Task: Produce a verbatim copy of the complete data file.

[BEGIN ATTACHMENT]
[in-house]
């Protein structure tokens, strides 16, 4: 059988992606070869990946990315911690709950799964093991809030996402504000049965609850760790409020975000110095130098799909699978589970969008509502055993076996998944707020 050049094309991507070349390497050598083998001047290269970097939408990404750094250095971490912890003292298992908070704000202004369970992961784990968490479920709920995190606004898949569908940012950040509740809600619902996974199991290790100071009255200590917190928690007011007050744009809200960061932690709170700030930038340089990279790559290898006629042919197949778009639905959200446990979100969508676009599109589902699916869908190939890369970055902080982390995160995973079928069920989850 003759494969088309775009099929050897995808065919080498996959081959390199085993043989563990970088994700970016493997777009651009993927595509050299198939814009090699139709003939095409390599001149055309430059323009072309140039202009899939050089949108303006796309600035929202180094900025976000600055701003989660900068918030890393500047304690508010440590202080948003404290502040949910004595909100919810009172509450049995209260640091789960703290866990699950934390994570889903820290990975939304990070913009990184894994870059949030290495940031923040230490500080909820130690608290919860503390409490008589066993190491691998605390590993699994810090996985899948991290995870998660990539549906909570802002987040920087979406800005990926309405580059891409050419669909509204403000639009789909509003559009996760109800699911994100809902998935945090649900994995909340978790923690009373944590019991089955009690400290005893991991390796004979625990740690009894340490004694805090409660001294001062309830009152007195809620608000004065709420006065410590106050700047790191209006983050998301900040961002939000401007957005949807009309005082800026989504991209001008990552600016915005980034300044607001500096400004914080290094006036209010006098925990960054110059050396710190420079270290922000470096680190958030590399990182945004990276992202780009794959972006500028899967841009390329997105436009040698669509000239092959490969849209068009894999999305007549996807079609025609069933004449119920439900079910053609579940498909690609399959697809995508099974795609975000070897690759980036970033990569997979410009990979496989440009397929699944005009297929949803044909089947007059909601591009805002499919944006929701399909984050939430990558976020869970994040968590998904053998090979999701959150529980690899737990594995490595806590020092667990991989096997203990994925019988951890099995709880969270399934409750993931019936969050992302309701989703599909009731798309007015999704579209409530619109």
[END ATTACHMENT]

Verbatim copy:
[in-house]
């Protein structure tokens, strides 16, 4: 059988992606070869990946990315911690709950799964093991809030996402504000049965609850760790409020975000110095130098799909699978589970969008509502055993076996998944707020 050049094309991507070349390497050598083998001047290269970097939408990404750094250095971490912890003292298992908070704000202004369970992961784990968490479920709920995190606004898949569908940012950040509740809600619902996974199991290790100071009255200590917190928690007011007050744009809200960061932690709170700030930038340089990279790559290898006629042919197949778009639905959200446990979100969508676009599109589902699916869908190939890369970055902080982390995160995973079928069920989850 003759494969088309775009099929050897995808065919080498996959081959390199085993043989563990970088994700970016493997777009651009993927595509050299198939814009090699139709003939095409390599001149055309430059323009072309140039202009899939050089949108303006796309600035929202180094900025976000600055701003989660900068918030890393500047304690508010440590202080948003404290502040949910004595909100919810009172509450049995209260640091789960703290866990699950934390994570889903820290990975939304990070913009990184894994870059949030290495940031923040230490500080909820130690608290919860503390409490008589066993190491691998605390590993699994810090996985899948991290995870998660990539549906909570802002987040920087979406800005990926309405580059891409050419669909509204403000639009789909509003559009996760109800699911994100809902998935945090649900994995909340978790923690009373944590019991089955009690400290005893991991390796004979625990740690009894340490004694805090409660001294001062309830009152007195809620608000004065709420006065410590106050700047790191209006983050998301900040961002939000401007957005949807009309005082800026989504991209001008990552600016915005980034300044607001500096400004914080290094006036209010006098925990960054110059050396710190420079270290922000470096680190958030590399990182945004990276992202780009794959972006500028899967841009390329997105436009040698669509000239092959490969849209068009894999999305007549996807079609025609069933004449119920439900079910053609579940498909690609399959697809995508099974795609975000070897690759980036970033990569997979410009990979496989440009397929699944005009297929949803044909089947007059909601591009805002499919944006929701399909984050939430990558976020869970994040968590998904053998090979999701959150529980690899737990594995490595806590020092667990991989096997203990994925019988951890099995709880969270399934409750993931019936969050992302309701989703599909009731798309007015999704579209409530619109």